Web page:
The ethnographic research at WeMake is finally delivering some first outcomes.
The first meeting out of three held place on the 12th july. It was a useful set to present the aim of the research design and the methodology.
By my side, I could share the academic background about STS (Science, Technology & Society) and my experience in two different contexts of healthcare (hospital and university). Then, it came the time to present the first insight of the research as experience and explaining how I have started combining and giving meaning to data collected on the field. A matrix about online/offline and design/making practices has been helpful to map the different and many practices enacted by the staff involved in opencare at WeMake. Such practices happen mostly in a hybrid integrated space of physical and digital actions, where applications and software are implied in the pursuit of tasks. Some members of the staff work sometimes remotely and videoconferencing is rather a common practice. Although WeMake workplace is definitely a technological environment, the human element seems still important in finding mistakes or re-schedule and re-arrange things to be done.
Interesting questions were asked about the research and the involvement of WeMake in the opencare project.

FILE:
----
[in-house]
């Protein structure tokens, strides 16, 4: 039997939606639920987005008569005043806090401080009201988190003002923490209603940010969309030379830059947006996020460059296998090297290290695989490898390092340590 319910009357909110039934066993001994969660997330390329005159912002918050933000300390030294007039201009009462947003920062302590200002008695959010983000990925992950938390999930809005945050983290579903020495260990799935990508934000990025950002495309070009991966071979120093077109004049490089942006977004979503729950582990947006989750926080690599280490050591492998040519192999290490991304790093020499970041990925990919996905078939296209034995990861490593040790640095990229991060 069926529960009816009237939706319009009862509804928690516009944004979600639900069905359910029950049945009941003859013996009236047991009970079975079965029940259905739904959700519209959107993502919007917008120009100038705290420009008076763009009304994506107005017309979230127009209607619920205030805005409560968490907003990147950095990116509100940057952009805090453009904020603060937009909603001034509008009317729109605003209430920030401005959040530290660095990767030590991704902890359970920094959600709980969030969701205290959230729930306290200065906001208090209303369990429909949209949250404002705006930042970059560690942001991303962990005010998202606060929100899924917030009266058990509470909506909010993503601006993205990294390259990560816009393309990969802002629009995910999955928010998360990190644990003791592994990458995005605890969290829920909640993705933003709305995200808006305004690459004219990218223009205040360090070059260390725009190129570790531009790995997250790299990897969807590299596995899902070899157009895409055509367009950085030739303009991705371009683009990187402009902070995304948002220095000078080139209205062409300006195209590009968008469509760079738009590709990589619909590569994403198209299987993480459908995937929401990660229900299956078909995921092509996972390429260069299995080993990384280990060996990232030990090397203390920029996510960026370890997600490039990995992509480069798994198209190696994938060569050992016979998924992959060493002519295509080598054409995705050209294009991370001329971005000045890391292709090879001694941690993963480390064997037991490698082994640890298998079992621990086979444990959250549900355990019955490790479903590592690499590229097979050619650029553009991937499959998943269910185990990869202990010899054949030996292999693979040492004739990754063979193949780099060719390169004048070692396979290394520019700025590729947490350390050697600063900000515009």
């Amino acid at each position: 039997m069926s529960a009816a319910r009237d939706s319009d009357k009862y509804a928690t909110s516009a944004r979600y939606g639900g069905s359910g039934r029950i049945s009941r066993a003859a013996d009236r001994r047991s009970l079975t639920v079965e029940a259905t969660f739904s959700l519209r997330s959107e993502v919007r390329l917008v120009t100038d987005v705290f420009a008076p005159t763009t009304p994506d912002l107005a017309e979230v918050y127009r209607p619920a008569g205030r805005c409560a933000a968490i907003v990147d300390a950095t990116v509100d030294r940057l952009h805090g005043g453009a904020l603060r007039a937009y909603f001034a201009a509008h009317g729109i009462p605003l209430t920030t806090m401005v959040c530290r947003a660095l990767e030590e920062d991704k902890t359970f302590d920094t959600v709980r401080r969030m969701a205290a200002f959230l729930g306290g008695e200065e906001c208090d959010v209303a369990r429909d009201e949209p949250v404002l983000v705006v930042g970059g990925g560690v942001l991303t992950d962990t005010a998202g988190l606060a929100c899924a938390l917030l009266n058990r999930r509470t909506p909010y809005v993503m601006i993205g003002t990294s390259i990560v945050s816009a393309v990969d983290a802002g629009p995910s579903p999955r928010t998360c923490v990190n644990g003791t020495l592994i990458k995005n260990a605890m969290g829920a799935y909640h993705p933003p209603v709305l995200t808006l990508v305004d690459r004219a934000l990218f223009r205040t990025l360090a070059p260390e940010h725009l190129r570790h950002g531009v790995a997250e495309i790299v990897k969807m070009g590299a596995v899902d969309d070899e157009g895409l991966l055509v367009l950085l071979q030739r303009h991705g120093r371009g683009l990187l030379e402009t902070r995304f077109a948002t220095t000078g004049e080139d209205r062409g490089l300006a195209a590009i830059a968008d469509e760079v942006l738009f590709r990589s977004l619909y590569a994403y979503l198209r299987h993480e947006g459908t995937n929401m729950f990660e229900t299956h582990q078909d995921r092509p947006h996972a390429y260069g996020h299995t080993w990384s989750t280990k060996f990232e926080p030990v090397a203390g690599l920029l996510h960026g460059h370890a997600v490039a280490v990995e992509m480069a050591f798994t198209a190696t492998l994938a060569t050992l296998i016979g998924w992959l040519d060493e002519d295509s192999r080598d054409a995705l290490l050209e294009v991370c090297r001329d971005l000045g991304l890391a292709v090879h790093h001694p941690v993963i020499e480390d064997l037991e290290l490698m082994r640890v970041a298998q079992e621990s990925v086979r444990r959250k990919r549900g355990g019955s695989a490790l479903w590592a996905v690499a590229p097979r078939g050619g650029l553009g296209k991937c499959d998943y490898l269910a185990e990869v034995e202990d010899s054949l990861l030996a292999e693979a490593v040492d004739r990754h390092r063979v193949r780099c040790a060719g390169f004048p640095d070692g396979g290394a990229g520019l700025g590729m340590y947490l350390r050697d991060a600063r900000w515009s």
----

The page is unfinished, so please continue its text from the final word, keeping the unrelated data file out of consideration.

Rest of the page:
A second part of the presentation was scheduled about working in groups on the published elements (pictures, sounds and notes). Anyway, a change of the program happened spontaneously given the matter of the meeting: understanding how daily morbid living is being changed in and by WeMake practices. Maker in residence and Openrampette were mentioned as having an important part in the development of the qualitative data of the research given their experimental and participative design parts.
Thereafter, the participants started an interesting discussion about the role of maker spaces in redefining the concept of care in different sets and social worlds. There were two key elements to boost interesting discussion about how roles and rules are felt as costraint not only by patients and laypeople, but by social and healthcare services themselves.